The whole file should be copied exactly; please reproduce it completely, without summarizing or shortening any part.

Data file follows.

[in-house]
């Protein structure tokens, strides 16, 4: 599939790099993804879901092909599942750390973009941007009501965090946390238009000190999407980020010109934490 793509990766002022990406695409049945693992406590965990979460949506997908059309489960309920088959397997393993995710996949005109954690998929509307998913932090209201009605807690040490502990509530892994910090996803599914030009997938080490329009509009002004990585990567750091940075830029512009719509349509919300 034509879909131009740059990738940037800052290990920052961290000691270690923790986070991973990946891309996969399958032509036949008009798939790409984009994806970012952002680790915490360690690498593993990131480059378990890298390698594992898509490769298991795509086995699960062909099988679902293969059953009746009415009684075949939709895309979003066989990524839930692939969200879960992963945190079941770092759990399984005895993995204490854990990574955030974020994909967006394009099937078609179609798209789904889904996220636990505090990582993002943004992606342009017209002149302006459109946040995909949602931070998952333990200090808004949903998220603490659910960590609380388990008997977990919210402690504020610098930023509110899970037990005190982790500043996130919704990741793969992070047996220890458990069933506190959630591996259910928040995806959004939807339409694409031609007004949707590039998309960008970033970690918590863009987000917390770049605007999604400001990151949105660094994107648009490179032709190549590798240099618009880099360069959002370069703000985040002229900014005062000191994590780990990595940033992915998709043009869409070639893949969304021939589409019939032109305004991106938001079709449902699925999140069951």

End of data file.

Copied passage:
[in-house]
């Protein structure tokens, strides 16, 4: 599939790099993804879901092909599942750390973009941007009501965090946390238009000190999407980020010109934490 793509990766002022990406695409049945693992406590965990979460949506997908059309489960309920088959397997393993995710996949005109954690998929509307998913932090209201009605807690040490502990509530892994910090996803599914030009997938080490329009509009002004990585990567750091940075830029512009719509349509919300 034509879909131009740059990738940037800052290990920052961290000691270690923790986070991973990946891309996969399958032509036949008009798939790409984009994806970012952002680790915490360690690498593993990131480059378990890298390698594992898509490769298991795509086995699960062909099988679902293969059953009746009415009684075949939709895309979003066989990524839930692939969200879960992963945190079941770092759990399984005895993995204490854990990574955030974020994909967006394009099937078609179609798209789904889904996220636990505090990582993002943004992606342009017209002149302006459109946040995909949602931070998952333990200090808004949903998220603490659910960590609380388990008997977990919210402690504020610098930023509110899970037990005190982790500043996130919704990741793969992070047996220890458990069933506190959630591996259910928040995806959004939807339409694409031609007004949707590039998309960008970033970690918590863009987000917390770049605007999604400001990151949105660094994107648009490179032709190549590798240099618009880099360069959002370069703000985040002229900014005062000191994590780990990595940033992915998709043009869409070639893949969304021939589409019939032109305004991106938001079709449902699925999140069951």